Saginato Cani occurrit Lupus macilentus, miratus quomodo ille, qui intra parietes privatos clauderetur, tam pinguis evaderet, et ipse tam macilentus foret, qui tot nemora, colles, et pascua de iure suo possideret, ex quibus victum sibi compararet. Respondit Canis se indulgentissimum habuisse herum, qui cibos illi quotidie de mensa sua porrigebat. Attonitus stetit paulisper Lupus sed, propius cicatrices et collum saucium perspiciens, percontatus est unde haec cruditas acciderit. Respondit Canis haec tantummodo esse catenae indicia, qua interdum perstringebatur. Cui Lupus: “Ne! Tuae non invideo fortunae, nec meae paeniteo. Malim enim, ieiunus et impastus, praesenti frui libertate, quam satur catenis perstringi et fustibus contundi.”Saginato Cani
= In the opening words we meet our first main character: the fat dog.
occurrit Lupus macilentus,
= And here is the second character: the emaciated wolf. The verb occurrit (“run into to”) takes a dative complement.
= This participle introduces an indirect question: the wolf wonders...
= The pronoun refers to the dog, ille (canis), and quomodo introduces an indirect question which will take the subjunctive.
qui intra parietes privatos clauderetur,
= The subjunctive provides causal background information; according to the wolf, this is why it is so surprising that the dog is fat (since the dog is locked up, he wouldn't be able to roam and hunt to find his food).
tam pinguis evaderet,
= The subjunctive is in an indirect question, introduced by quomodo, while pinguis is a predicate adjective, agreeing with the subject, ille (canis).
et ipse tam macilentus foret,
= The pronoun refers to the wolf, ipse (lupus), with foret as an alternative subjunctive form of esset, continuing the indirect question introduced by quomodo, with the predicate tam macilentus parallel to tam pinguis (just as the wolf wonders how the dog got to be so fat, he wonders how he got to be so skinny!).
= The referent of the relative pronoun is ipse, the wolf.
tot nemora, colles, et pascua
= The word tot is undeclinable.
de iure suo possideret,
= The subjunctive provides causal background information; according to the wolf, this is why it is so surprising that he, the wolf, is thin - since he does believe himself to have so much territory under his control!
= The woods, hills and meadows provide the referent of the relative pronoun.
victum sibi compararet.
= The subjunctive continues the explanation of the wolf's thoughts, and his surprise at the fact that he is so thin, since he has all this territory in which to hunt his food.
= Presumably the wolf expressed his amazement out loud, since the dog answered him in reply!
se indulgentissimum habuisse herum,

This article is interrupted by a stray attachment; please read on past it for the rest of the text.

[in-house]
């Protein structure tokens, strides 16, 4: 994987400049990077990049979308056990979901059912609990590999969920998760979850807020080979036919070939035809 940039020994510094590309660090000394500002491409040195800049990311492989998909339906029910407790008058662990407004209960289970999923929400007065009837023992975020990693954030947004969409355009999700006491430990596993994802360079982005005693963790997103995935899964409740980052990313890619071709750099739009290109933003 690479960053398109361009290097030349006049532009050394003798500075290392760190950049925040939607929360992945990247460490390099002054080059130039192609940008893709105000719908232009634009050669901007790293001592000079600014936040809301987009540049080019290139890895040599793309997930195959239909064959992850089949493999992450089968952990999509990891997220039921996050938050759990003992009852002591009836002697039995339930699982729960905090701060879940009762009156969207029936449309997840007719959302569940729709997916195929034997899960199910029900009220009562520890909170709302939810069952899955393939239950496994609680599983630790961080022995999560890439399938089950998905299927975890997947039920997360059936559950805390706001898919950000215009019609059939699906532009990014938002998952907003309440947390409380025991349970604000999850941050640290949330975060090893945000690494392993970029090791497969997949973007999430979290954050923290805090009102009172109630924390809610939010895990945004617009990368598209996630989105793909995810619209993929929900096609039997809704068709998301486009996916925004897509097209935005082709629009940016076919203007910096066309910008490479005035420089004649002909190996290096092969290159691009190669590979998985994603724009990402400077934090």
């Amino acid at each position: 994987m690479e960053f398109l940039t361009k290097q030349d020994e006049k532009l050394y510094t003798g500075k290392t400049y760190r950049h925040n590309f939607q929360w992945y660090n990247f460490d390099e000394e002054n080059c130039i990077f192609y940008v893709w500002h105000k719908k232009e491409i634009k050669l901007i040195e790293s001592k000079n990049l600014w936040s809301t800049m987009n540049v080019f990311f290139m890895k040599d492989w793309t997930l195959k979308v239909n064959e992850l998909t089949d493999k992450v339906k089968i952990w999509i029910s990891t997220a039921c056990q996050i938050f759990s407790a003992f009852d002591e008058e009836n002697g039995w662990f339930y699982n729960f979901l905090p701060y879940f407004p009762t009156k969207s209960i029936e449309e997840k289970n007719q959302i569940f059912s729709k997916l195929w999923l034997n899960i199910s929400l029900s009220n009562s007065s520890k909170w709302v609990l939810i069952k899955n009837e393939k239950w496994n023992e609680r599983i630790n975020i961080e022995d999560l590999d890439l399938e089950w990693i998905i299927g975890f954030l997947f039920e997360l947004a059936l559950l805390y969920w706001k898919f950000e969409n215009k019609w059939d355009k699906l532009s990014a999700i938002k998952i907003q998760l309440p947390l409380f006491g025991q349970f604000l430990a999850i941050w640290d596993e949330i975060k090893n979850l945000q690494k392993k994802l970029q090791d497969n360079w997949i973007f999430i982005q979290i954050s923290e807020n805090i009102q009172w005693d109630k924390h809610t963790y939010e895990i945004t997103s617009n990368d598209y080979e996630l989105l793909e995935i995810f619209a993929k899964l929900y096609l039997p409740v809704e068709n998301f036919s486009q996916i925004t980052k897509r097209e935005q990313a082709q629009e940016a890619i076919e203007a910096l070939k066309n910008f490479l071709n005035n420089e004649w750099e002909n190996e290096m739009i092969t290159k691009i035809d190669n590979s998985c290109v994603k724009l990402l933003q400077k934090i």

= Accusative plus infinitive construction in indirect statement, with se as the accusative subject, and herum as the object. The noun phrase, indulgentissimum herum, wraps around the infinitive, with the superlative expressing an extreme degree of something ("an extremely kind master"). You might expect the infinitive habere here; the perfect habuisse suggests the sense that the dog had gotten himself a master (an opportunity the wolf will decline!)
= The referent of the relative pronoun is the herum.
cibos illi quotidie de mensa sua porrigebat.
= The referent of the pronoun illi is the dog: illi (cani).
Attonitus stetit paulisper Lupus
= The literal meaning of the word attonitus is thunder-struck, as in the word tonitrus, "thunder," which comes from the same root.
sed, propius cicatrices et collum saucium perspiciens,
= The word propius is a comparative adverb, from prope.
= This verb introduces an indirect question.
unde haec cruditas acciderit.
= The word unde introduces an indirect question with the subjunctive.
= Again, the dog replied to the wolf's question.
haec tantummodo esse catenae indicia,
= Accusative plus infinitive construction in indirect statement; haec is the accusative subject (neuter plural), and indicia is the predicate noun (neuter plural).
qua interdum perstringebatur.
= The referent of the relative pronoun is catenae.
= The referent of the relative pronoun is canis in the previous sentence, with an implied verb of speaking: cui (cani) lupus (inquit).
= This is the interjection ne - not to be confused with the negating conjunction ne. The interjection means something like "for sure!' or "indeed!"
Tuae non invideo fortunae,
= The phrase tuae fortunae wraps around the verb, non invideo, which takes a dative complement.
nec meae paeniteo.
= The verb paeniteo takes a genitive complement, and you can replace the word nec with the words et non to make the phrase easier to sort out: et meae (fortunae) non paeniteo.
= The subjunctive malim is part of an implied hypothetical statement: “I would prefer (if I had a choice)." Note also the postpositive particle in second position, as you would expect.
ieiunus et impastus,
= The adjectives ieiunus and impastus agree with the subject of the verb.
praesenti frui libertate,
= The noun phrase praesenti libertate wraps around the infinitive frui, which takes an ablative complement. (The infinitive frui is itself a complement to malim).
= The word quam coordinates a comparison introduced by malim (= magis + velim, where the comparison is expressed in the verb itself). Like ieiunus and impastus, the adjective satur agrees with the subject of malim.
catenis perstringi et fustibus contundi.”
= The infinitives perstringi and contundi are also complements to malim, and express just what is being compared: enjoying freedom on the one hand, as opposed to being tied up and beaten.
Here is the illustration of the fable by Francis Barlow:
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